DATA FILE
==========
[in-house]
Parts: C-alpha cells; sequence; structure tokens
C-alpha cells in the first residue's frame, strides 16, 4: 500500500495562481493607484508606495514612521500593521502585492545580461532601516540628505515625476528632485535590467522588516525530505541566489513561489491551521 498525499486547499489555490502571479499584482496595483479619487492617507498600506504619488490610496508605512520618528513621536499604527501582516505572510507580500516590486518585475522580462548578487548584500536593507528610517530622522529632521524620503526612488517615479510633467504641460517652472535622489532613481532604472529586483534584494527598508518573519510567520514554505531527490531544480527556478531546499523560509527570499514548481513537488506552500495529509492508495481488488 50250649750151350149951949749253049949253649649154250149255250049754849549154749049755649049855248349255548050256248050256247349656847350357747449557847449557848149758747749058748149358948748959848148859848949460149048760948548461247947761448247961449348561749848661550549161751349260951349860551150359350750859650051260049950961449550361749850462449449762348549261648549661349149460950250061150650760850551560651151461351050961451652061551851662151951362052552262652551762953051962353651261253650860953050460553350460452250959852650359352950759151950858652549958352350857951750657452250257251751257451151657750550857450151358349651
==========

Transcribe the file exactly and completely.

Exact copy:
[in-house]
Parts: C-alpha cells; sequence; structure tokens
C-alpha cells in the first residue's frame, strides 16, 4: 500500500495562481493607484508606495514612521500593521502585492545580461532601516540628505515625476528632485535590467522588516525530505541566489513561489491551521 498525499486547499489555490502571479499584482496595483479619487492617507498600506504619488490610496508605512520618528513621536499604527501582516505572510507580500516590486518585475522580462548578487548584500536593507528610517530622522529632521524620503526612488517615479510633467504641460517652472535622489532613481532604472529586483534584494527598508518573519510567520514554505531527490531544480527556478531546499523560509527570499514548481513537488506552500495529509492508495481488488 50250649750151350149951949749253049949253649649154250149255250049754849549154749049755649049855248349255548050256248050256247349656847350357747449557847449557848149758747749058748149358948748959848148859848949460149048760948548461247947761448247961449348561749848661550549161751349260951349860551150359350750859650051260049950961449550361749850462449449762348549261648549661349149460950250061150650760850551560651151461351050961451652061551851662151951362052552262652551762953051962353651261253650860953050460553350460452250959852650359352950759151950858652549958352350857951750657452250257251751257451151657750550857450151358349651